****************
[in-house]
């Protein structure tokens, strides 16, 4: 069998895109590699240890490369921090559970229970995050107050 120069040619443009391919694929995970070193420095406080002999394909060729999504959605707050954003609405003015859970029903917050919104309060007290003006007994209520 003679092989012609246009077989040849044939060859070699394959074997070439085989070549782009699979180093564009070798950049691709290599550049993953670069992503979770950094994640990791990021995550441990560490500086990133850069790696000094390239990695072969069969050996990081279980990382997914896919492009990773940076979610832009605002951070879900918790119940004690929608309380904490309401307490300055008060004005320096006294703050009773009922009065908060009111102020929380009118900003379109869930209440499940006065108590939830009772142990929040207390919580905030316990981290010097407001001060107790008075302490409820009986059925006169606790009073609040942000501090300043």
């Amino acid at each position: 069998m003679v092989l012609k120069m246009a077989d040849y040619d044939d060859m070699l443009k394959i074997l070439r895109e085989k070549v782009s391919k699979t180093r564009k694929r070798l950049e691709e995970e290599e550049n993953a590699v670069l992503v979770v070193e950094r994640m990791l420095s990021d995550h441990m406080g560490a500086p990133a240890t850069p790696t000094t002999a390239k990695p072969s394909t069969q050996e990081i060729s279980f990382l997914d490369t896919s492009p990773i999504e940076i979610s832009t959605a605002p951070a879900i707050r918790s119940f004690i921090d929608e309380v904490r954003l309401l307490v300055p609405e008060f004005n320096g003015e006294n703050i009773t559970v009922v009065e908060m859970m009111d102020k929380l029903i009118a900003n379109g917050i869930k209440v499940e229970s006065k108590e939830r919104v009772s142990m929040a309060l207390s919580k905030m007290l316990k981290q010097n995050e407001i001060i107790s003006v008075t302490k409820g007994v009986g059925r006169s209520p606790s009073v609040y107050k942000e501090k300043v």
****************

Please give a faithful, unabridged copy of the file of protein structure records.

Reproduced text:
[in-house]
């Protein structure tokens, strides 16, 4: 069998895109590699240890490369921090559970229970995050107050 120069040619443009391919694929995970070193420095406080002999394909060729999504959605707050954003609405003015859970029903917050919104309060007290003006007994209520 003679092989012609246009077989040849044939060859070699394959074997070439085989070549782009699979180093564009070798950049691709290599550049993953670069992503979770950094994640990791990021995550441990560490500086990133850069790696000094390239990695072969069969050996990081279980990382997914896919492009990773940076979610832009605002951070879900918790119940004690929608309380904490309401307490300055008060004005320096006294703050009773009922009065908060009111102020929380009118900003379109869930209440499940006065108590939830009772142990929040207390919580905030316990981290010097407001001060107790008075302490409820009986059925006169606790009073609040942000501090300043």
């Amino acid at each position: 069998m003679v092989l012609k120069m246009a077989d040849y040619d044939d060859m070699l443009k394959i074997l070439r895109e085989k070549v782009s391919k699979t180093r564009k694929r070798l950049e691709e995970e290599e550049n993953a590699v670069l992503v979770v070193e950094r994640m990791l420095s990021d995550h441990m406080g560490a500086p990133a240890t850069p790696t000094t002999a390239k990695p072969s394909t069969q050996e990081i060729s279980f990382l997914d490369t896919s492009p990773i999504e940076i979610s832009t959605a605002p951070a879900i707050r918790s119940f004690i921090d929608e309380v904490r954003l309401l307490v300055p609405e008060f004005n320096g003015e006294n703050i009773t559970v009922v009065e908060m859970m009111d102020k929380l029903i009118a900003n379109g917050i869930k209440v499940e229970s006065k108590e939830r919104v009772s142990m929040a309060l207390s919580k905030m007290l316990k981290q010097n995050e407001i001060i107790s003006v008075t302490k409820g007994v009986g059925r006169s209520p606790s009073v609040y107050k942000e501090k300043v």